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[dih-swey-zhuh n] /dɪˈsweɪ ʒən/
an act or instance of dissuading.
Origin of dissuasion
1520-30; < Latin dissuāsiōn- (stem of dissuāsiō) a speaking against, equivalent to dissuās(us) (past participle of dissuādēre; dissuād- (see dissuade) + -tus past participle suffix) + -iōn- -ion Unabridged
Based on the Random House Dictionary, © Random House, Inc. 2015.
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Examples from the web for dissuasion
  • In fact, your strenuous efforts at dissuasion could end up reinforcing his views.
  • Gone is the time that by keeping nuclear weapons, military dissuasion would be automatically guaranteed.
  • If this is not possible and dissuasion fails, the lawyer must present the client's testimony and maintain confidentiality.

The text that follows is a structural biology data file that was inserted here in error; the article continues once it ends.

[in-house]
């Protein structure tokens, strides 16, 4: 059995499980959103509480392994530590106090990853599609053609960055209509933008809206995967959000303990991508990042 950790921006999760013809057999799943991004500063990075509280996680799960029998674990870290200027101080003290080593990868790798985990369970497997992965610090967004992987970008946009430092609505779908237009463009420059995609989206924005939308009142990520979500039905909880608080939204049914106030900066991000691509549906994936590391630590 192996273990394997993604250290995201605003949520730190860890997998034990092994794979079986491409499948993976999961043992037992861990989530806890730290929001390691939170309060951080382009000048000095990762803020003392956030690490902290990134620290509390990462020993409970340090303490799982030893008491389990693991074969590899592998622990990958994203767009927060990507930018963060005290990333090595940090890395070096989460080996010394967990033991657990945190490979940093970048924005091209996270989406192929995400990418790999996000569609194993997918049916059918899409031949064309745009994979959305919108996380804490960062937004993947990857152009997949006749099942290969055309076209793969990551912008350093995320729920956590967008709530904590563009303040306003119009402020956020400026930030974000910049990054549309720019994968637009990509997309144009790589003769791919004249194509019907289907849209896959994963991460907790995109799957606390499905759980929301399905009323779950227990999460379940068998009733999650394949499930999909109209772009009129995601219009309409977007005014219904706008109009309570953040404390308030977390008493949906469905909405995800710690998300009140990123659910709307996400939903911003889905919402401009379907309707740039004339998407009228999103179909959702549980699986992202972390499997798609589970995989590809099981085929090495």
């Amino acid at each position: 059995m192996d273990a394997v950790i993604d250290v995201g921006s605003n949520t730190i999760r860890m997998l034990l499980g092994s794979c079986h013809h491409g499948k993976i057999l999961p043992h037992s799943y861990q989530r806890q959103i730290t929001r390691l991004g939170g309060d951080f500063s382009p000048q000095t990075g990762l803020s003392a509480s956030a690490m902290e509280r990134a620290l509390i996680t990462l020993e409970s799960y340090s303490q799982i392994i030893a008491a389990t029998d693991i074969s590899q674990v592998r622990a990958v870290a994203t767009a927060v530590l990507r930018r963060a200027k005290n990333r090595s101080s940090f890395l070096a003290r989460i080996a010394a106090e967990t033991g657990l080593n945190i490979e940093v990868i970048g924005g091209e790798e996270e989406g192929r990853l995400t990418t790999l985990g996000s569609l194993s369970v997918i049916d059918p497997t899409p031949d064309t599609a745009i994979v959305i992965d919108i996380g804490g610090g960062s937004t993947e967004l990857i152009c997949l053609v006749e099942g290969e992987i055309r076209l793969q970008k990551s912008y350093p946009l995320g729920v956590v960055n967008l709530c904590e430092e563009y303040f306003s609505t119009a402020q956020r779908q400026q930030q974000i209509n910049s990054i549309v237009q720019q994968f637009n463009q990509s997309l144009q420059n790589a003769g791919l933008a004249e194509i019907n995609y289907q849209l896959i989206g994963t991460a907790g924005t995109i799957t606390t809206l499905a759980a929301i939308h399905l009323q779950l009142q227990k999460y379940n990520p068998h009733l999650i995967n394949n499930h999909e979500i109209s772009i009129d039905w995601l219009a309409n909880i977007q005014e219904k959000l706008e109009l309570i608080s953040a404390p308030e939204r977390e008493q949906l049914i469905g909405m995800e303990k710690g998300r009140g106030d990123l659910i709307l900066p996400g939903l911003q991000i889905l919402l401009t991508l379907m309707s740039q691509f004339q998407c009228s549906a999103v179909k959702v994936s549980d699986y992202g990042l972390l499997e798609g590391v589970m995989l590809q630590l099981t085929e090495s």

• Deterrence means dissuasion from an action by threat of unacceptable consequences.
  • The government intends to award a contract without dissuasion with respective offerors.
  • We must also accept the idea that without genuine punishment there is neither prevention nor dissuasion.
Word Origin and History for dissuasion

early 15c., from Latin dissuasionem (nominative dissuasio) "an advice to the contrary," noun of action from past participle stem of dissuadere (see dissuade).

Online Etymology Dictionary, © 2010 Douglas Harper
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